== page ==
In a global setting, taxation places a heavy burden on enterprises that operate in different jurisdictions. A focus on the core corporate activities by limiting the administrative burden leads to professional stability. Still, aggressive tax optimization is not always considered a friendly activity. As such, governments around the world and several international organizations aim to limit abuse of the global financial system. The migration of taxation from high tax jurisdictions to low tax jurisdictions can be justifiable. Yet, moving to zero tax jurisdictions is often disapproved. Large corporations with a global coverage and multinationals may get away with these tactics. Small businesses, solo entrepreneurs and even start-up firms, on the other hand, are often heavily penalized. This can be by the lack of appropriate, and fully compliant, business planning and corporate set up, or because what they do is a violation of international rules of taxation.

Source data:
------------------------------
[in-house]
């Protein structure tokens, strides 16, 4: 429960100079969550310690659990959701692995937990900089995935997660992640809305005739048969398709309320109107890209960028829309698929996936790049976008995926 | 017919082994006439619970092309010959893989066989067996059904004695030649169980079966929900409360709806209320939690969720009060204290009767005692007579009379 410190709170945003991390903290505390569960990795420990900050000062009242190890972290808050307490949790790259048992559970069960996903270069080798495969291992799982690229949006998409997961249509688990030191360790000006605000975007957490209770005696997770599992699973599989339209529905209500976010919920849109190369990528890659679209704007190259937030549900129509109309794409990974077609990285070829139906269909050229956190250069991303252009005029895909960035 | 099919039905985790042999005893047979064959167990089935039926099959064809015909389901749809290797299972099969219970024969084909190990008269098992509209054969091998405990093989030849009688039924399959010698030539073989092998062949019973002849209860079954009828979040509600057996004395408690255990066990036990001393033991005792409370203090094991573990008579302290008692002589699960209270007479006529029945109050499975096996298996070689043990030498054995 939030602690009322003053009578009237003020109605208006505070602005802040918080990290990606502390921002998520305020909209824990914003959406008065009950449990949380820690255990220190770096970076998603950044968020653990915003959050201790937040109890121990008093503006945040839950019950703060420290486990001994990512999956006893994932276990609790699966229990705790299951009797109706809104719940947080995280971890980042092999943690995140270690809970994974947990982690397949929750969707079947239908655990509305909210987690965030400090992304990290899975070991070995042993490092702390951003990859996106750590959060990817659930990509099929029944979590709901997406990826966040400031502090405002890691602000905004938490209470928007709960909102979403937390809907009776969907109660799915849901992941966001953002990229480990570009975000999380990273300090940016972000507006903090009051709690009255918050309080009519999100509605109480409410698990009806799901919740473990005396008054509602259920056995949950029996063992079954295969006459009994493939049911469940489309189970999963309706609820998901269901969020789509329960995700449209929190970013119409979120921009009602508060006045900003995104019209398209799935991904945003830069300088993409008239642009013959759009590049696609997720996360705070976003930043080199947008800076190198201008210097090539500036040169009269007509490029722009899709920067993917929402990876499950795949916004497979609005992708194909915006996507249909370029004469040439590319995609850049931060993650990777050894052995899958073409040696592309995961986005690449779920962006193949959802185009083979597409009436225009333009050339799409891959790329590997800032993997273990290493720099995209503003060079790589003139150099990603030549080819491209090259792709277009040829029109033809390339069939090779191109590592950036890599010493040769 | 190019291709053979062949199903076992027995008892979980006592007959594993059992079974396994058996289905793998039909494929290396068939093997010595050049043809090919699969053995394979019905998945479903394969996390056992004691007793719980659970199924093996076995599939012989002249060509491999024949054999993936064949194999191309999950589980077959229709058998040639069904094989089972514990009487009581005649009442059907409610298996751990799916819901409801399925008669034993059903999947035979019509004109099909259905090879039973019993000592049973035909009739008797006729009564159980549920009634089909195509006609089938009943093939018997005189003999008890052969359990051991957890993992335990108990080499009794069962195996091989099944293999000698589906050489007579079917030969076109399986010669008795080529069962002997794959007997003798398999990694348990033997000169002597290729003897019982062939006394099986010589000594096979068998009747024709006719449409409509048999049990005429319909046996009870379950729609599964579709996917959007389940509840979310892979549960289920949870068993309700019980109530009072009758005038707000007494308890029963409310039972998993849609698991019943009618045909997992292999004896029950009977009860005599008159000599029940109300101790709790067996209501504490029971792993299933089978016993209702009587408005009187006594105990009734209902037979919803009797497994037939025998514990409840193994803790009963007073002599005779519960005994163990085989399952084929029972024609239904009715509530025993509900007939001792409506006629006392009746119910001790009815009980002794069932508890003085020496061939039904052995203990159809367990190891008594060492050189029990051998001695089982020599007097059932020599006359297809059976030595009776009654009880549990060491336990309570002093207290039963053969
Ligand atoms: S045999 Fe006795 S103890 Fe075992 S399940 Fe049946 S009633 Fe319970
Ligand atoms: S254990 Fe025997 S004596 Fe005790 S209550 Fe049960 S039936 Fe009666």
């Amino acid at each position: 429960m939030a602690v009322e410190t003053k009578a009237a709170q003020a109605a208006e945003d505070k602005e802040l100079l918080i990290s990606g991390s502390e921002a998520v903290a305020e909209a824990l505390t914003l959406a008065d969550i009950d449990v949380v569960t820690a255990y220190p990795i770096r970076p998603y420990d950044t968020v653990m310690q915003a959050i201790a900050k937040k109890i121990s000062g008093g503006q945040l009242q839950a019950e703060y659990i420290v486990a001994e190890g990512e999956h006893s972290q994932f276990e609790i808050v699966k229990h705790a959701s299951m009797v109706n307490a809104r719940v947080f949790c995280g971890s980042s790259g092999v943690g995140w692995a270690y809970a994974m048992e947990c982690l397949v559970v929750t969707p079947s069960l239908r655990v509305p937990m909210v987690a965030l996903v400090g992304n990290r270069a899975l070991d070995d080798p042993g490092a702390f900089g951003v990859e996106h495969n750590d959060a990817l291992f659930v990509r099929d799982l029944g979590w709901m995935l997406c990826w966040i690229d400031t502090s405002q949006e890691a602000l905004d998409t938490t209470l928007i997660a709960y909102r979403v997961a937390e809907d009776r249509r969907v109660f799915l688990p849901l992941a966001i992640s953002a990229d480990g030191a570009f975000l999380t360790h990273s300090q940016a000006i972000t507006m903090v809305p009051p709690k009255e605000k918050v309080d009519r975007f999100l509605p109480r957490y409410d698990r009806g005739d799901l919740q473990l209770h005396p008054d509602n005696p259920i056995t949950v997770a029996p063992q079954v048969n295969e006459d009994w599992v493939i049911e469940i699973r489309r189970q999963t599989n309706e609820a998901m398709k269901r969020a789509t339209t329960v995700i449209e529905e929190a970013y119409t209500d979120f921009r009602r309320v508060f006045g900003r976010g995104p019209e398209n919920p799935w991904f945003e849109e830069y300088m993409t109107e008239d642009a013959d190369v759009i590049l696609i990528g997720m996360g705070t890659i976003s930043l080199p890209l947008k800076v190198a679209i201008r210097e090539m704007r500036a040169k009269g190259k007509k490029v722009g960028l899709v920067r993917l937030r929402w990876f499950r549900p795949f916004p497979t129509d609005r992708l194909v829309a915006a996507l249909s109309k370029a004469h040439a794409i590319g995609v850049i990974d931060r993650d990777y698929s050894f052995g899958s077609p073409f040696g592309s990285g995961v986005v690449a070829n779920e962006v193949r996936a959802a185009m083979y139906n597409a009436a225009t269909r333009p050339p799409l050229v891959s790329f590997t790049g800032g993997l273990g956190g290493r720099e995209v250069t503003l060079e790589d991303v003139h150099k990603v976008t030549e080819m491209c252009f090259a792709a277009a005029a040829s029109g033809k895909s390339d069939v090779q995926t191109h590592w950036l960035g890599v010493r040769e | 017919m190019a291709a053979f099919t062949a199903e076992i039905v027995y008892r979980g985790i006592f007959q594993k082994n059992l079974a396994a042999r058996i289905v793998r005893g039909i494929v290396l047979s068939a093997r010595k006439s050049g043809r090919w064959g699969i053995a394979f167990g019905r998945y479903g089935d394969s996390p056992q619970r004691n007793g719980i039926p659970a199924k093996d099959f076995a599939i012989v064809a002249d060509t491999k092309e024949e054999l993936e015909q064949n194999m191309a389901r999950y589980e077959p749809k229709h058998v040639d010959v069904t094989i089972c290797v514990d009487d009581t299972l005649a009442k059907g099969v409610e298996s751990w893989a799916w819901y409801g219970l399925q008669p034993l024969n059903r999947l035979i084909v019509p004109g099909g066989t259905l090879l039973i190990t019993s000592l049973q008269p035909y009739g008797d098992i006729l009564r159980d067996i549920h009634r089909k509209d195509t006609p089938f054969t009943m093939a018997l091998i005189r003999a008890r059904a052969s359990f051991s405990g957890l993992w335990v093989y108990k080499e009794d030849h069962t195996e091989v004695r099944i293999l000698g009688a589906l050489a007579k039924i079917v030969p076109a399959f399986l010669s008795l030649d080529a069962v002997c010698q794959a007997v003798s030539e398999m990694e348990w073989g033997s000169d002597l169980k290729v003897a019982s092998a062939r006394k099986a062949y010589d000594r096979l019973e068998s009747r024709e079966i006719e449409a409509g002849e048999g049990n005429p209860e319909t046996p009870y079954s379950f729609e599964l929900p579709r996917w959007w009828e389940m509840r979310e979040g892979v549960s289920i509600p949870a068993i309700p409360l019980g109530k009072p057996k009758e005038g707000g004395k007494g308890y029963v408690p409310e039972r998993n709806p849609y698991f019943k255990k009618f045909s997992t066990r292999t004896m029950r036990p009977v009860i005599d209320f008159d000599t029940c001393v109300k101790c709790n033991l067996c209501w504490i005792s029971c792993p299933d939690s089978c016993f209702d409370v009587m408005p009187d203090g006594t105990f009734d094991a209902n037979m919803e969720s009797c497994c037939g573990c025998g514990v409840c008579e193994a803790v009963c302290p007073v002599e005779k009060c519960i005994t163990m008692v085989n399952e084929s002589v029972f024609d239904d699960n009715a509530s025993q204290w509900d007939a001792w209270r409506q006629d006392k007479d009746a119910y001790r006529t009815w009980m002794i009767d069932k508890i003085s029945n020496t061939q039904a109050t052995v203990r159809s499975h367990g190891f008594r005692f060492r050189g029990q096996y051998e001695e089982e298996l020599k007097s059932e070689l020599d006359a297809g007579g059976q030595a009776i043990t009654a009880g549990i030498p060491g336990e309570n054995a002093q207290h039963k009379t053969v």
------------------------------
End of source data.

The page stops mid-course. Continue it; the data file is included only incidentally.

The violation of tax rules can be seen as fraud against the government. Deliberate tax fraud goes one step further. It is often subject to imprisonment. The offshore financial sector is often abused by financial criminals and other illicit actors to shield ownership of their ill-gotten gains. Efforts to combat undesired conduct impose limitations of the sector and thus include both legitimate and obscure market players and their activities.
Taxation is divided into several important sectors. The most obvious but distinct taxation is personal versus corporate income tax. Personal income tax is paid over salaries received by employees. Corporate income tax is paid by the company for the profits it makes after operational costs are deducted. The debate on tax avoidance therewith is often justified by emotional triggers. In short, both personal and corporate income tax relate to citizenship. It is often ignored that corporate citizenship, in essence the country of registration of the company, can be different than the personal citizenship of the director or owner of the company.